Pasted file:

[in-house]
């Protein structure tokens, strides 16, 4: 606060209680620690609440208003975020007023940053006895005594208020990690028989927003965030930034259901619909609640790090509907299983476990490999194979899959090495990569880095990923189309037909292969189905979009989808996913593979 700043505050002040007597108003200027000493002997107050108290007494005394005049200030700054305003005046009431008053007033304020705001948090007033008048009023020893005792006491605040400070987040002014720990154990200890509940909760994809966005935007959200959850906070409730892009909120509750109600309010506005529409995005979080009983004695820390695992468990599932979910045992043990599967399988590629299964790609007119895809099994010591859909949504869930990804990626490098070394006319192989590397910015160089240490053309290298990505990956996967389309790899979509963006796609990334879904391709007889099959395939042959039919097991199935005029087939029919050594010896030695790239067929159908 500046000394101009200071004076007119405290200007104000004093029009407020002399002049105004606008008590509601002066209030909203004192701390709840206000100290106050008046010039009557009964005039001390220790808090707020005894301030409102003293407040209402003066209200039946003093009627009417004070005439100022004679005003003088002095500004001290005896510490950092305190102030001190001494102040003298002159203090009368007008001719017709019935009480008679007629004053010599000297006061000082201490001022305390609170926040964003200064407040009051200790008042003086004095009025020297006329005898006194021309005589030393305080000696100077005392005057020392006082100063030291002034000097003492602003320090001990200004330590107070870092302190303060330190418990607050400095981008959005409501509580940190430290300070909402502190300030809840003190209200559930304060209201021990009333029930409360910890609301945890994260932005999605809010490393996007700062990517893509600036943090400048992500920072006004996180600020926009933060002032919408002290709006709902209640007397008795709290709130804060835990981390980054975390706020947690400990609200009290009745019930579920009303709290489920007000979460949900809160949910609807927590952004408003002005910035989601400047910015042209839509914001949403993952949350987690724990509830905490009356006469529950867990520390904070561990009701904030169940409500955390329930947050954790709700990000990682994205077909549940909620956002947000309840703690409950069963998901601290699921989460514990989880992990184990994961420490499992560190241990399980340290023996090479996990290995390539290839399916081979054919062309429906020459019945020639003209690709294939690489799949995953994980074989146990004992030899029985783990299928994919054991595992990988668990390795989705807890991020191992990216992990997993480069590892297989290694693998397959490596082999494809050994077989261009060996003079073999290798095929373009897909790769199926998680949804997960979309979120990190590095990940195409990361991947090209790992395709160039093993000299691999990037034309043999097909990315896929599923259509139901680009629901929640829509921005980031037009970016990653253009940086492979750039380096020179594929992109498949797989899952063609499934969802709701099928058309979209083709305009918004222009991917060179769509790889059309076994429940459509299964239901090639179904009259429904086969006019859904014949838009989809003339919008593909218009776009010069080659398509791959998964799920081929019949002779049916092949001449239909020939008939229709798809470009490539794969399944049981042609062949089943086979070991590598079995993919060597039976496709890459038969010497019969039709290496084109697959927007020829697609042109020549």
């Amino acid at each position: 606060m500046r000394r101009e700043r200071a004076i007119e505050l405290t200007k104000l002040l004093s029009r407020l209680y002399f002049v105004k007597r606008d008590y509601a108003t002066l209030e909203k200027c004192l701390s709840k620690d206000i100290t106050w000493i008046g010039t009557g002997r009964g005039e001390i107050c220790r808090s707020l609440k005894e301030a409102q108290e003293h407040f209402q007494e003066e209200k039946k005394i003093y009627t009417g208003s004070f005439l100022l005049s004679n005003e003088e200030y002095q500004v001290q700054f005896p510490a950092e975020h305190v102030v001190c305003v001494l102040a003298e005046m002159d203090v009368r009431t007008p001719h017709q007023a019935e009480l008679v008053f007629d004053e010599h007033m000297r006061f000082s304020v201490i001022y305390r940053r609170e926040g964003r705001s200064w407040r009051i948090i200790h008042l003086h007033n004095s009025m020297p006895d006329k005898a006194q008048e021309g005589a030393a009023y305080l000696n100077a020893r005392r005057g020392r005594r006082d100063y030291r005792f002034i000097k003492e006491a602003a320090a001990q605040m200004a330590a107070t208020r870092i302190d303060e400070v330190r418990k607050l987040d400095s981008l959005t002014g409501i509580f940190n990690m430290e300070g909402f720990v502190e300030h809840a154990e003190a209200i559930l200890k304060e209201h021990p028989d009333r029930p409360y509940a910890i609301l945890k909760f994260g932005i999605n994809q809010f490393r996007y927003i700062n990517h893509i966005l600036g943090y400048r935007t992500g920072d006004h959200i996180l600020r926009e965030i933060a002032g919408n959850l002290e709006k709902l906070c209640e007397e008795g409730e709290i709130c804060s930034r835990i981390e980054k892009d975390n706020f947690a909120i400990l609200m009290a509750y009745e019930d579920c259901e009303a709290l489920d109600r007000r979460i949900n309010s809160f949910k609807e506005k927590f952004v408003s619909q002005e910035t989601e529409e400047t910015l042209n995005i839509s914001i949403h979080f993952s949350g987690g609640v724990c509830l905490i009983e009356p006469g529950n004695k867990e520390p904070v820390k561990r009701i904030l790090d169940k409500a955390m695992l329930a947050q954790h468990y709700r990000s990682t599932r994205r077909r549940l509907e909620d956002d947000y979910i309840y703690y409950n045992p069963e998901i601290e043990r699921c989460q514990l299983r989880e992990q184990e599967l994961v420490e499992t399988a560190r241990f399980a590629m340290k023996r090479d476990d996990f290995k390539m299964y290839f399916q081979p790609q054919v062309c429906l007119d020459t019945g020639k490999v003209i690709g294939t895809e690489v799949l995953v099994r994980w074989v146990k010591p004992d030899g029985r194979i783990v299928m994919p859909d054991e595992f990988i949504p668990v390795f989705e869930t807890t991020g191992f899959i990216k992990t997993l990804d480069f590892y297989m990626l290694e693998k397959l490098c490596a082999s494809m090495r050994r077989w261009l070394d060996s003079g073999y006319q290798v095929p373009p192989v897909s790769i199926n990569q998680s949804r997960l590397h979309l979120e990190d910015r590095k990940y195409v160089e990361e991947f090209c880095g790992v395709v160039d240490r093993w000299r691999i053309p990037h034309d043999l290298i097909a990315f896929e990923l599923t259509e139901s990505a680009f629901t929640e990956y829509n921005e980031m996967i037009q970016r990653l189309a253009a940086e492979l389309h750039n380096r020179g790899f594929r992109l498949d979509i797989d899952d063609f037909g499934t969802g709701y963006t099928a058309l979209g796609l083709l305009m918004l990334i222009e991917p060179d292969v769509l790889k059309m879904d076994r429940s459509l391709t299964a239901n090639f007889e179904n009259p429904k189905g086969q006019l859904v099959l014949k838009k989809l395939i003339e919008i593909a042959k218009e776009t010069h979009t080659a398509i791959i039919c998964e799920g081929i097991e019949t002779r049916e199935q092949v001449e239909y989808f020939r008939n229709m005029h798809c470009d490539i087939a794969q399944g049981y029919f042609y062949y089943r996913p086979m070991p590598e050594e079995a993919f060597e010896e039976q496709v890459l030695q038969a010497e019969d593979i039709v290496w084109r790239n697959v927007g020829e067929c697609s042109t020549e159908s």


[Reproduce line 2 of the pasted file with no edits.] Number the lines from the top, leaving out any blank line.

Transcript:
């Protein structure tokens, strides 16, 4: 606060209680620690609440208003975020007023940053006895005594208020990690028989927003965030930034259901619909609640790090509907299983476990490999194979899959090495990569880095990923189309037909292969189905979009989808996913593979 700043505050002040007597108003200027000493002997107050108290007494005394005049200030700054305003005046009431008053007033304020705001948090007033008048009023020893005792006491605040400070987040002014720990154990200890509940909760994809966005935007959200959850906070409730892009909120509750109600309010506005529409995005979080009983004695820390695992468990599932979910045992043990599967399988590629299964790609007119895809099994010591859909949504869930990804990626490098070394006319192989590397910015160089240490053309290298990505990956996967389309790899979509963006796609990334879904391709007889099959395939042959039919097991199935005029087939029919050594010896030695790239067929159908 500046000394101009200071004076007119405290200007104000004093029009407020002399002049105004606008008590509601002066209030909203004192701390709840206000100290106050008046010039009557009964005039001390220790808090707020005894301030409102003293407040209402003066209200039946003093009627009417004070005439100022004679005003003088002095500004001290005896510490950092305190102030001190001494102040003298002159203090009368007008001719017709019935009480008679007629004053010599000297006061000082201490001022305390609170926040964003200064407040009051200790008042003086004095009025020297006329005898006194021309005589030393305080000696100077005392005057020392006082100063030291002034000097003492602003320090001990200004330590107070870092302190303060330190418990607050400095981008959005409501509580940190430290300070909402502190300030809840003190209200559930304060209201021990009333029930409360910890609301945890994260932005999605809010490393996007700062990517893509600036943090400048992500920072006004996180600020926009933060002032919408002290709006709902209640007397008795709290709130804060835990981390980054975390706020947690400990609200009290009745019930579920009303709290489920007000979460949900809160949910609807927590952004408003002005910035989601400047910015042209839509914001949403993952949350987690724990509830905490009356006469529950867990520390904070561990009701904030169940409500955390329930947050954790709700990000990682994205077909549940909620956002947000309840703690409950069963998901601290699921989460514990989880992990184990994961420490499992560190241990399980340290023996090479996990290995390539290839399916081979054919062309429906020459019945020639003209690709294939690489799949995953994980074989146990004992030899029985783990299928994919054991595992990988668990390795989705807890991020191992990216992990997993480069590892297989290694693998397959490596082999494809050994077989261009060996003079073999290798095929373009897909790769199926998680949804997960979309979120990190590095990940195409990361991947090209790992395709160039093993000299691999990037034309043999097909990315896929599923259509139901680009629901929640829509921005980031037009970016990653253009940086492979750039380096020179594929992109498949797989899952063609499934969802709701099928058309979209083709305009918004222009991917060179769509790889059309076994429940459509299964239901090639179904009259429904086969006019859904014949838009989809003339919008593909218009776009010069080659398509791959998964799920081929019949002779049916092949001449239909020939008939229709798809470009490539794969399944049981042609062949089943086979070991590598079995993919060597039976496709890459038969010497019969039709290496084109697959927007020829697609042109020549």